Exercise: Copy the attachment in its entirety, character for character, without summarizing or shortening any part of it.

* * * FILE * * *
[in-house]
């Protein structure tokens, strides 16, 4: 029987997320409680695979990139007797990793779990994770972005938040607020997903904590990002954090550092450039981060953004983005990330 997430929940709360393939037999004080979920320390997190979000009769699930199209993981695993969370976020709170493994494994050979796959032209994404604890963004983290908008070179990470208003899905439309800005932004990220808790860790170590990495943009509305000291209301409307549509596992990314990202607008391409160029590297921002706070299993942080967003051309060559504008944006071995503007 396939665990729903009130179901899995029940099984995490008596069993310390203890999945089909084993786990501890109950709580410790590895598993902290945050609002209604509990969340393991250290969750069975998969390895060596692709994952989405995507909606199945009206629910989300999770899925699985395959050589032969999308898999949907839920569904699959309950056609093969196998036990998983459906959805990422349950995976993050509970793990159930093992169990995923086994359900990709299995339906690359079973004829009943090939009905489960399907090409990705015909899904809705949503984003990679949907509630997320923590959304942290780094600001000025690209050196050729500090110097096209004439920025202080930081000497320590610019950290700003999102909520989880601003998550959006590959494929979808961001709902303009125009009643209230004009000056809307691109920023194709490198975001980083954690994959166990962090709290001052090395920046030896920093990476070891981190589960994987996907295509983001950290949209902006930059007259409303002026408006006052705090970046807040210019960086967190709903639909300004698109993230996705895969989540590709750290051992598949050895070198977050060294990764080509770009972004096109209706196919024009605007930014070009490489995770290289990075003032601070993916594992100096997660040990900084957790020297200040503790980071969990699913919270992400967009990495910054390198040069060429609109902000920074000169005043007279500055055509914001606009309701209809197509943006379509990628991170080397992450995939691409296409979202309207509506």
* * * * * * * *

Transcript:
[in-house]
């Protein structure tokens, strides 16, 4: 029987997320409680695979990139007797990793779990994770972005938040607020997903904590990002954090550092450039981060953004983005990330 997430929940709360393939037999004080979920320390997190979000009769699930199209993981695993969370976020709170493994494994050979796959032209994404604890963004983290908008070179990470208003899905439309800005932004990220808790860790170590990495943009509305000291209301409307549509596992990314990202607008391409160029590297921002706070299993942080967003051309060559504008944006071995503007 396939665990729903009130179901899995029940099984995490008596069993310390203890999945089909084993786990501890109950709580410790590895598993902290945050609002209604509990969340393991250290969750069975998969390895060596692709994952989405995507909606199945009206629910989300999770899925699985395959050589032969999308898999949907839920569904699959309950056609093969196998036990998983459906959805990422349950995976993050509970793990159930093992169990995923086994359900990709299995339906690359079973004829009943090939009905489960399907090409990705015909899904809705949503984003990679949907509630997320923590959304942290780094600001000025690209050196050729500090110097096209004439920025202080930081000497320590610019950290700003999102909520989880601003998550959006590959494929979808961001709902303009125009009643209230004009000056809307691109920023194709490198975001980083954690994959166990962090709290001052090395920046030896920093990476070891981190589960994987996907295509983001950290949209902006930059007259409303002026408006006052705090970046807040210019960086967190709903639909300004698109993230996705895969989540590709750290051992598949050895070198977050060294990764080509770009972004096109209706196919024009605007930014070009490489995770290289990075003032601070993916594992100096997660040990900084957790020297200040503790980071969990699913919270992400967009990495910054390198040069060429609109902000920074000169005043007279500055055509914001606009309701209809197509943006379509990628991170080397992450995939691409296409979202309207509506």